Giving the player a euphoric sense of wonder, enjoyment, and immersion is the intent for most successful video game franchises. However, The Legend of Zelda: A Link to the Past would set a new benchmark for what many fans of the series would call a single-player immersive open-world action RPG. The audible nuances of the game were exemplary and created audible dynamics, whether exploring unending forests in search of the legendary Master sword or dredging evil laden dungeons. This tendency of audio and visual association in the Legend of Zelda series was about to evolve even further as Nintendo was on the verge of entering a new console generation.
Heralding a 3D Golden Era
By 1998, the new Nintendo 64 had already seen critical success with games like Super Mario 64 and Goldeneye, both of which are well-known for their accomplishments in musical storytelling. The Triforce of Courage, Wisdom, and Power were etched in the hearts and minds of all the Legend of Zelda fans. While the N64 wasn’t the most powerful system on the market at the time, with fierce competition from Sony’s PlayStation, Nintendo was still an innovator with stellar first-party titles. Another pinnacle year for Nintendo would be 1998 with the release of Link’s first 3D epic in The Legend of Zelda: Ocarina of Time.
Time itself, in all its abstract contexts and constructs, would play a crucial role in shaping the theme, plot and motif of Ocarina of Time’s aesthetic. Even the title itself, Ocarina, an ancient wind instrument, considered a type of vessel flute, conveys the message of music and time incorporated in the game’s delivery.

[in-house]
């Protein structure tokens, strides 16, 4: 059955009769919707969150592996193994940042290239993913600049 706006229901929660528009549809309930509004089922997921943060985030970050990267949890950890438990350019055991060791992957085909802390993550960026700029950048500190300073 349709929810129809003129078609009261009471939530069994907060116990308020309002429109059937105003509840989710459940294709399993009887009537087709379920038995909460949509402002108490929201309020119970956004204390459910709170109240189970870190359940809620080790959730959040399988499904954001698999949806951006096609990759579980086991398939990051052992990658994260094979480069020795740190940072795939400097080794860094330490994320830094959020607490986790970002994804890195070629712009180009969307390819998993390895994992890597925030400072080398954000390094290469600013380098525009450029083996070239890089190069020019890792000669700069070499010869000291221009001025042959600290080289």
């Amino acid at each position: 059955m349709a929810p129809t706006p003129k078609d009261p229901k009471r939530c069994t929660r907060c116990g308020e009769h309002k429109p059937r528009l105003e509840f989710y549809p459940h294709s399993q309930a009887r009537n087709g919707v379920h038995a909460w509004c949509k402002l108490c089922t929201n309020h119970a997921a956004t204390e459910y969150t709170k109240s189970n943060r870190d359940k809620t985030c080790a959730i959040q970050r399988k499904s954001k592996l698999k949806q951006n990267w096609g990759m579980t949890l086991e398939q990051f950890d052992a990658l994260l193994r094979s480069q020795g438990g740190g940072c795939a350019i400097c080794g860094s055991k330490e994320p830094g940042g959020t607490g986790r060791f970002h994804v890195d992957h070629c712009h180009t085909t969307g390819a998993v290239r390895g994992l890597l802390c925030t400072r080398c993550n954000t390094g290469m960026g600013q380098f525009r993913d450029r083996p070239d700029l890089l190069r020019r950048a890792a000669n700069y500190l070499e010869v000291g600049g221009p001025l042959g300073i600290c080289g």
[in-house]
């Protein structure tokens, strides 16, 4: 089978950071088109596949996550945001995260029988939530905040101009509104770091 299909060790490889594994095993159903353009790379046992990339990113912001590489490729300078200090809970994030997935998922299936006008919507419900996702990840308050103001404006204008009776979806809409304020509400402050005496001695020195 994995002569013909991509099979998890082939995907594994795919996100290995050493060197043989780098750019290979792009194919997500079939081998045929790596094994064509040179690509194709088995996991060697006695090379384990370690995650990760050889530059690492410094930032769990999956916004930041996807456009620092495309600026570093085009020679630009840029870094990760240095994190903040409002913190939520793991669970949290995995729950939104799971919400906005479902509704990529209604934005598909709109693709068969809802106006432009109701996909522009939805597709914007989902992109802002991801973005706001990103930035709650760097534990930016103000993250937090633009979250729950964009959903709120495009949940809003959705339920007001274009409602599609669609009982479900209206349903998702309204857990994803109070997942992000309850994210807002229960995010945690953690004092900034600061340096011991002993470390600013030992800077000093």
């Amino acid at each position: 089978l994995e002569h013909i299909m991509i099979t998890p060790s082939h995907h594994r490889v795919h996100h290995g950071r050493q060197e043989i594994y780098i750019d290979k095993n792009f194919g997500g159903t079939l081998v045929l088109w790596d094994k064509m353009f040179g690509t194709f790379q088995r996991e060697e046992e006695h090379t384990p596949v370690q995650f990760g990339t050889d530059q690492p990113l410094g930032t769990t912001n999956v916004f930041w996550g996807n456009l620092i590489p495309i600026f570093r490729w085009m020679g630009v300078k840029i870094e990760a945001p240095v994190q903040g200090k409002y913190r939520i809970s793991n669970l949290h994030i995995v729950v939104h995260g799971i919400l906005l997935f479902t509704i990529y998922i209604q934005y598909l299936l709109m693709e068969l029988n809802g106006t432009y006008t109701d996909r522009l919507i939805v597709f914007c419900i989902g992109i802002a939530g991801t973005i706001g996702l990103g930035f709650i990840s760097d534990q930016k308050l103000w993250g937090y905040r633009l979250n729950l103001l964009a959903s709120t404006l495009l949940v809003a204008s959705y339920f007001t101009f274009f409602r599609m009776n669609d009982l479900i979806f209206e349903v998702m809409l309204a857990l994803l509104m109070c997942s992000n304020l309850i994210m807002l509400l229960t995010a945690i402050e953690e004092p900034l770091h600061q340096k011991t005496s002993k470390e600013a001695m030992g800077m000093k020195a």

With the N64’s expanded processing capabilities, larger memory, and access to more development tools, our friend Mr. Kondo created a two-hour soundtrack that scales the emotional gambit from sorrowful and somber to triumphant and heroic, and even to delicate and ethereal.
“In short, the Zelda music is epic. What makes it special, however, is how Kondo combines so many different genres into something entirely his own: Gregorian chant, Hollywood fantasy, rustic folk, 20th-century classical—the overworld theme was inspired by Bolero—and mediaeval troubadour all melded into one. It was a new kind of music, really—something that had never been heard before, especially when dressed up in synthesized sounds.” [ 1 ]
Whether conversing with Saria via an enchanting forest melody, or changing the course of Hyrule’s history with the powerful and haunting Song of Time, Link and the player’s engagement with the music brought a new level of immersion. The player was rewarded with a victorious jingle upon completing an Ocarina melody or upon opening a treasure chest and acquiring a useful item for Link’s quest.